‘Hope requires vision, purpose, and a belief in our own legitimacy’
David James and Jane Lunnon, of Lady Eleanor Holles School and Alleyn’s School, reflect on the effects of the pandemic and consider what lies ahead for independent schools.
In the introduction to the first edition of The State of Independence – published in 2019 – we shared a view that for many schools, “the next five years will be a defining period”. What we could not possibly have predicted was that in under 12 months all schools in the United Kingdom (and many other parts of the world) would be closed because of the pandemic.
Schools, their pupils, staff and families were particularly affected by protracted and frequent lockdowns. For millions of young people around the world, the learning loss will never be made up. It is important in this context to keep the experiences of those who attended independent schools in perspective. Yes, there are clearly independent school pupils who were also put at significant risk because of lockdown. But the overwhelming majority of pupils who are privileged enough to attend some of the best schools in the world were sheltered from the worst consequences of lockdown for two reasons: firstly, they are from relatively affluent backgrounds, and secondly, they attend independent schools, which were better equipped to face the unique challenges the pandemic presented.
Inevitably, Covid-19 is a motif that runs through the new edition of our book. It is impossible to consider the recent past or speculate about the future without discussing the pandemic. But it is also too early to say what its lasting impact will be. Schools may be open, but disruption continues, and independent schools are feeling that disruption less than many other schools. Such things matter if independent schools are to attempt to become more open, more engaged, and more relevant to an ever-wider demographic. In other words, the good that was done in bad times needs to be extended to those who still need it with as much energy, goodwill and ingenuity as was exhibited at the height of the crisis.
But one very real threat to the sector is that it is so consumed with recovering from the pandemic that it forgets the many other challenges it faces – not least complacency and public disengagement. That would be potentially fatal. Seeing the future educational landscape as being shaped only by the pandemic would also be a mistake. There are also familiar difficulties that our schools will have to overcome if they are to survive.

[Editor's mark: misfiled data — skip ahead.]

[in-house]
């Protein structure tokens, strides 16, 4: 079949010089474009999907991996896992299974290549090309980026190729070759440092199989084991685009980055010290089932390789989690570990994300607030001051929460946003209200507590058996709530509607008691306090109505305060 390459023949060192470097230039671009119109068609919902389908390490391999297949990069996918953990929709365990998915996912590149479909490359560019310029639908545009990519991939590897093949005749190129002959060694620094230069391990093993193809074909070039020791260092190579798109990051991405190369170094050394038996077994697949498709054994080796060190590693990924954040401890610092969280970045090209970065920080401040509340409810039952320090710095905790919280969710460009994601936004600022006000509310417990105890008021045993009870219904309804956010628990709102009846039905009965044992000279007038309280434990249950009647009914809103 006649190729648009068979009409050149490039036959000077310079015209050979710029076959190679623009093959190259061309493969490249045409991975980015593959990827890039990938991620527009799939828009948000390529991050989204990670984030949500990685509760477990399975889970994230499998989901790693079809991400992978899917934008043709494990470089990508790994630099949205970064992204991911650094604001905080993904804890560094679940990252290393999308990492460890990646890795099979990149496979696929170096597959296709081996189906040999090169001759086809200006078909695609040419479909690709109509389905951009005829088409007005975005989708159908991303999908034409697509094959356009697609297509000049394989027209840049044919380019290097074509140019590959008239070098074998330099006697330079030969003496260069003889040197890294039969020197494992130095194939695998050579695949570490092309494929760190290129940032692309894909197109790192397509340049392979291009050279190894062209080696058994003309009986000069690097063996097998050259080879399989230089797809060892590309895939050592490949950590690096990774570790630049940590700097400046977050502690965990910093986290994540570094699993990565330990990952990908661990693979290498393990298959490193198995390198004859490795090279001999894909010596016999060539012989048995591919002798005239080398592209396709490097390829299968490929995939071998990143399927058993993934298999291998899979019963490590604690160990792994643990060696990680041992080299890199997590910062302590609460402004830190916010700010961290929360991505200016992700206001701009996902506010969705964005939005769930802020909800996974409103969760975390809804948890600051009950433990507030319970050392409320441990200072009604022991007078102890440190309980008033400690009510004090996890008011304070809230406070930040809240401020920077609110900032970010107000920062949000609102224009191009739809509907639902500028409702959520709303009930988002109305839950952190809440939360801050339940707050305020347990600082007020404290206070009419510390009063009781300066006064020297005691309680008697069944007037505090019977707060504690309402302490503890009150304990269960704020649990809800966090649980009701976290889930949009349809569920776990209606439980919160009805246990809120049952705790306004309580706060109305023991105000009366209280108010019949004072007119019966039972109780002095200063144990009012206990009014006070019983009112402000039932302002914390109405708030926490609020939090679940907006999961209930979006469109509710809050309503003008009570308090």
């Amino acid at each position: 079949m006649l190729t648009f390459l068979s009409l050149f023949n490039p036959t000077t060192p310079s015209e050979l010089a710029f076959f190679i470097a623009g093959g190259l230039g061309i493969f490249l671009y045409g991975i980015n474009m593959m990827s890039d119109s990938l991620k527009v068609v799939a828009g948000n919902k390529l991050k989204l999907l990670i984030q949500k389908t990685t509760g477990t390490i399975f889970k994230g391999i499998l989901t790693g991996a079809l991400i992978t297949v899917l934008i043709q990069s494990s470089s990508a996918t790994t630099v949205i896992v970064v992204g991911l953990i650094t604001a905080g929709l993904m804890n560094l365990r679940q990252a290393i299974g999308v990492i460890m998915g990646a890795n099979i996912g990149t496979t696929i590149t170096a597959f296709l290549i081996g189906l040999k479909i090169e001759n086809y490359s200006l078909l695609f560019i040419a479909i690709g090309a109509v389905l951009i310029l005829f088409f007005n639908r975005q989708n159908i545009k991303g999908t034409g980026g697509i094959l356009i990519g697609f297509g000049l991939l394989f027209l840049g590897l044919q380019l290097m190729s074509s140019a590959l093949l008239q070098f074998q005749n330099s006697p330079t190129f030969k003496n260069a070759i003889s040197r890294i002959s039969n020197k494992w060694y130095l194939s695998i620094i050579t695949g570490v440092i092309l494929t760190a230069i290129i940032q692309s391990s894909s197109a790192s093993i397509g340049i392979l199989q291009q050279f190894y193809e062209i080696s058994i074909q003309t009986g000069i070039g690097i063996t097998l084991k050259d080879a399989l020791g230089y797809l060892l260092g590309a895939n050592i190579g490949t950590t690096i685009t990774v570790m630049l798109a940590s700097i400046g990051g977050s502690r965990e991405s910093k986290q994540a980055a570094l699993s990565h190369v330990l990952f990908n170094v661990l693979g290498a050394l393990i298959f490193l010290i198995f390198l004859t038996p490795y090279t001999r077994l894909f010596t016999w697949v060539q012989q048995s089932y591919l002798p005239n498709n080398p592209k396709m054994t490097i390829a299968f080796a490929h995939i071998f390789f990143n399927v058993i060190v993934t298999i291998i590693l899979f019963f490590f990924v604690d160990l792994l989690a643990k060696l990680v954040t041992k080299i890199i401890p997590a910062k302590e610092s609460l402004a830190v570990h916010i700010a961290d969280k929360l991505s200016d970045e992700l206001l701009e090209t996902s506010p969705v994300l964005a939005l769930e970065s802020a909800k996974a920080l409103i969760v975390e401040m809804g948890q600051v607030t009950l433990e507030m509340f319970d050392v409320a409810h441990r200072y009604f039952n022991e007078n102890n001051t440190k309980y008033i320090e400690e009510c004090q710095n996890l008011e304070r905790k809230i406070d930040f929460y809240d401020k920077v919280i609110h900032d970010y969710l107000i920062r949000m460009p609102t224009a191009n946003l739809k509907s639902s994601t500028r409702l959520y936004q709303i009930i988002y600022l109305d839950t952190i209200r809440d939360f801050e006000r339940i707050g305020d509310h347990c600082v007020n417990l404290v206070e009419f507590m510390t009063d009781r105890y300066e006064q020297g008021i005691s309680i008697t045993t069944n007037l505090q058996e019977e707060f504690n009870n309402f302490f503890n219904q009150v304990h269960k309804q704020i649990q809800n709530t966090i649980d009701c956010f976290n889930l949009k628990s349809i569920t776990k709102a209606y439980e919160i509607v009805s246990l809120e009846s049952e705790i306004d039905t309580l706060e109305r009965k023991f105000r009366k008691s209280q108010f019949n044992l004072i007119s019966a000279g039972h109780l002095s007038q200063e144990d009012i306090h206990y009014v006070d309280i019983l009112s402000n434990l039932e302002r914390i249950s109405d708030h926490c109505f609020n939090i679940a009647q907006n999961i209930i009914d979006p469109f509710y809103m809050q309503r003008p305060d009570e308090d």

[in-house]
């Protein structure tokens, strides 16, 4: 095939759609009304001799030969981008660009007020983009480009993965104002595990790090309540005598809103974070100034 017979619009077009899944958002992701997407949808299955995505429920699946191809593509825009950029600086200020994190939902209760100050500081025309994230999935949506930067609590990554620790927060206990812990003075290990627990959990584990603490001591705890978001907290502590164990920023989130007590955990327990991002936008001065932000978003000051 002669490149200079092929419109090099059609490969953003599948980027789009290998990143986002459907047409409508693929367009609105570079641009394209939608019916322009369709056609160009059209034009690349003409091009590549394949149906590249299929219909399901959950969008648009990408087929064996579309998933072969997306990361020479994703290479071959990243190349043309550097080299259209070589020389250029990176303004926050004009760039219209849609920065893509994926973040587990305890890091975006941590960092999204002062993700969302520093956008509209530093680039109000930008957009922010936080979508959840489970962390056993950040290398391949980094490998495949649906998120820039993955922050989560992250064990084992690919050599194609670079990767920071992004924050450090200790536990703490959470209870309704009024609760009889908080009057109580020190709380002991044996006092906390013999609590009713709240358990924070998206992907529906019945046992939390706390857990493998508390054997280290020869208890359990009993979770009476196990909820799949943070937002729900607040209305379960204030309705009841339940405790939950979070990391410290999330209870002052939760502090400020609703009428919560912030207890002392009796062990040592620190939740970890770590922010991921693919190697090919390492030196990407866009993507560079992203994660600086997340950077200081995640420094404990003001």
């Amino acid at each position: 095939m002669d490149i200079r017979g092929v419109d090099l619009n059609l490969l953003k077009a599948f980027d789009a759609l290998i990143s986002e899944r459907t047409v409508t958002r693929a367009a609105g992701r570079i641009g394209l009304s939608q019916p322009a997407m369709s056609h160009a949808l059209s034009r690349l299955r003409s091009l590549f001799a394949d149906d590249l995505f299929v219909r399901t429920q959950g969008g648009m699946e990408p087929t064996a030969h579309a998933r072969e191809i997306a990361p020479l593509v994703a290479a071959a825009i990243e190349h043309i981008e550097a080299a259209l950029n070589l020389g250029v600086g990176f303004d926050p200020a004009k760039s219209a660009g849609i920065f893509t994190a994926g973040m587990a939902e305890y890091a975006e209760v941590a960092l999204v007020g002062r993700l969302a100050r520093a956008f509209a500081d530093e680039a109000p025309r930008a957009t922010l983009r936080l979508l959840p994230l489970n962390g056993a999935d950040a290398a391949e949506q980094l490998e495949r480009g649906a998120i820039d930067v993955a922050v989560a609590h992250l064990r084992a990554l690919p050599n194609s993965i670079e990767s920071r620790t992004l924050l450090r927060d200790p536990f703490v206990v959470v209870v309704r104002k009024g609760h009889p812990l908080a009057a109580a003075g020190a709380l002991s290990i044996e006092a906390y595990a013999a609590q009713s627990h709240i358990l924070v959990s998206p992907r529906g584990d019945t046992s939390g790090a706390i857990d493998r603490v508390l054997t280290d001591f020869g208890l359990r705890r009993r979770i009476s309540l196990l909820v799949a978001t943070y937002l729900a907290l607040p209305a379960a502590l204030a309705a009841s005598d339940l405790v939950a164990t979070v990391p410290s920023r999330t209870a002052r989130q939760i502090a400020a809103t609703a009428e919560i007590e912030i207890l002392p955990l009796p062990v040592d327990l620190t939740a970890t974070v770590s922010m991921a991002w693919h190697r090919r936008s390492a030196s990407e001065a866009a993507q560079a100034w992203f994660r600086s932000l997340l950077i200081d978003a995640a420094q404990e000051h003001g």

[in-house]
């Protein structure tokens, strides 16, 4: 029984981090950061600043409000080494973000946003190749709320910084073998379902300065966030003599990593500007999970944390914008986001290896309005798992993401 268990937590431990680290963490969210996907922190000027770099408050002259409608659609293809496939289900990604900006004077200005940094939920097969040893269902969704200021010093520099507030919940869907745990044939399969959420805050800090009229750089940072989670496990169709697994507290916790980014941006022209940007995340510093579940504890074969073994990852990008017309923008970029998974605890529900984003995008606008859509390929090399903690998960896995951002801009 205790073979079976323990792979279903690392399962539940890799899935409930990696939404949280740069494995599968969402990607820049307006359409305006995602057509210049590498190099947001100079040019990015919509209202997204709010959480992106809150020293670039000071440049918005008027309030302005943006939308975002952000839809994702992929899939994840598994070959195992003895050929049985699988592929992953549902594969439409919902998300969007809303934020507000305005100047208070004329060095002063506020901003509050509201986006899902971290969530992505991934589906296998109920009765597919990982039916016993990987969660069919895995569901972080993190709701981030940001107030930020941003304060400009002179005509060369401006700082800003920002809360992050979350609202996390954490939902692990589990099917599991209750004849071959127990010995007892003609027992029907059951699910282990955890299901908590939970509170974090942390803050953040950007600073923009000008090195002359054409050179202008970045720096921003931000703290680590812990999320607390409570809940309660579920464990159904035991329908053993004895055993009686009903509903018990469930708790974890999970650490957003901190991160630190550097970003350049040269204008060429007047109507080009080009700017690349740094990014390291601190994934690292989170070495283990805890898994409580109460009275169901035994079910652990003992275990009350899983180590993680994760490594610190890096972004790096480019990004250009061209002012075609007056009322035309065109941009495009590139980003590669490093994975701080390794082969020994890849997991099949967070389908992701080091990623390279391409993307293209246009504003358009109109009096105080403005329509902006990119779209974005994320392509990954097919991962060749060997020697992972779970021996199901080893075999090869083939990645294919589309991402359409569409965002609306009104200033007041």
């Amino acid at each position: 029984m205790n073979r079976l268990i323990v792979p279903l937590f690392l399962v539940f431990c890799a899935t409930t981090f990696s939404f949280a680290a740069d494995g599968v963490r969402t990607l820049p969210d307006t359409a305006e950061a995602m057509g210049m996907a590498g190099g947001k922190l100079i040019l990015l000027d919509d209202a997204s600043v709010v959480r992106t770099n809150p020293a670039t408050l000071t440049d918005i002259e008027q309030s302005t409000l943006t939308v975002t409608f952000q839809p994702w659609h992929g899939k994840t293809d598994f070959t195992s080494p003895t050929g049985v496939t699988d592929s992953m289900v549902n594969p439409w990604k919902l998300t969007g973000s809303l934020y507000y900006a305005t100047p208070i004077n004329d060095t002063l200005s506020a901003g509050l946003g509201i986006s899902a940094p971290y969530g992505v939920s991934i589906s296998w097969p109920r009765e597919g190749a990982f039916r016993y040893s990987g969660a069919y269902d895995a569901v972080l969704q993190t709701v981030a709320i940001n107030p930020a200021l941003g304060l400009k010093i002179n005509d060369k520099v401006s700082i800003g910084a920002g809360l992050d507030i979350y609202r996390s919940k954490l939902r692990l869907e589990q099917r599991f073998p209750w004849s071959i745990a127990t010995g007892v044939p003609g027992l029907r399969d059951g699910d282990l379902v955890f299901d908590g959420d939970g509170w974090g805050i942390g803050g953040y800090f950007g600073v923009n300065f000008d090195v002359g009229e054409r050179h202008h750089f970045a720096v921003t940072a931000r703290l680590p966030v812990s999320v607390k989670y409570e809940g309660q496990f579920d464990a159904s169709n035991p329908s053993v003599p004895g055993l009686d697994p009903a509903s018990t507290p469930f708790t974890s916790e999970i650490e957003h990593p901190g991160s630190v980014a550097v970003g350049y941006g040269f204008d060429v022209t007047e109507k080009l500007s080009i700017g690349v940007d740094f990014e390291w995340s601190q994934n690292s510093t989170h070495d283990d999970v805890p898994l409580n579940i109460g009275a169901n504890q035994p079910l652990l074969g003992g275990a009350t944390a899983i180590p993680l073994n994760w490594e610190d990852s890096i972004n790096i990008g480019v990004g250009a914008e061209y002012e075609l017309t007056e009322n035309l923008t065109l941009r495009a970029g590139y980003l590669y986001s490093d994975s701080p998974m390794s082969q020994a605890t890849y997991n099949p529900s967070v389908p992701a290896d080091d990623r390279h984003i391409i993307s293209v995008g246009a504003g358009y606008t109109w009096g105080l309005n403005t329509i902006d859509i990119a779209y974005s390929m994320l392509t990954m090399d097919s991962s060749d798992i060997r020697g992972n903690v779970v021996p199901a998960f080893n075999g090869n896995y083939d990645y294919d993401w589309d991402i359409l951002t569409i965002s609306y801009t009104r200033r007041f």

Of course, some will not survive, and if one believes in the free market, then one has to accept that there will be casualties. Demographics change, economies fluctuate, and events sometimes conspire to make a business viable or no longer viable. The independent sector – because it is independent – is hugely varied, and will continue to be so; in this diversity, there is a great strength. Retaining variety without being consumed by political and social expediency will test all those who run these institutions.
It is indisputable that independent schools will continue to be buffeted by events beyond their control. In the past, those of us who work in independent schools have become inured to the many threats looming into view. No sooner does a politically extremist party appear promising to abolish the sector than it disappears for another generation. But the threats don’t go away. The risks are still there, waiting just below the horizon, and the challenges continue to mount.
Too often, we have said that our independent schools have survived in the past and will do so in the future. This is an understandable position to take. But just because it was true in the past, does not mean it will always remain so. It may be that we feel we live in darker times than we did in 2020 and that we have all emerged from recent times a little less ebullient, a little less hopeful. Or it may be that the challenges we face now, although similar, have deepened, and become more complex than they were. How our schools respond now matters: not simply because if they get things wrong, they risk extreme difficulty, but because they are in temporary charge of young people who will go on to shape future societies.
If there is hope, it resides, as it always has done, in the hearts and minds of the young. For that hope to be realised, it requires vision, a renewed sense of purpose and a belief in our own legitimacy. Restoring that self-belief, which is something we so successfully inculcate in the pupils we teach, is perhaps the biggest challenge of all but it is one that independent schools have always been remarkably good at. We remain, on the whole, optimistic, and convinced that there will be a continued need for schools to exist outside the maintained sector. What they will look like in five or ten years’ time, however, remains open to debate.
This is an edited extract from the introduction to The State of Independence, Second Edition (Routledge), edited by David James and Jane Lunnon.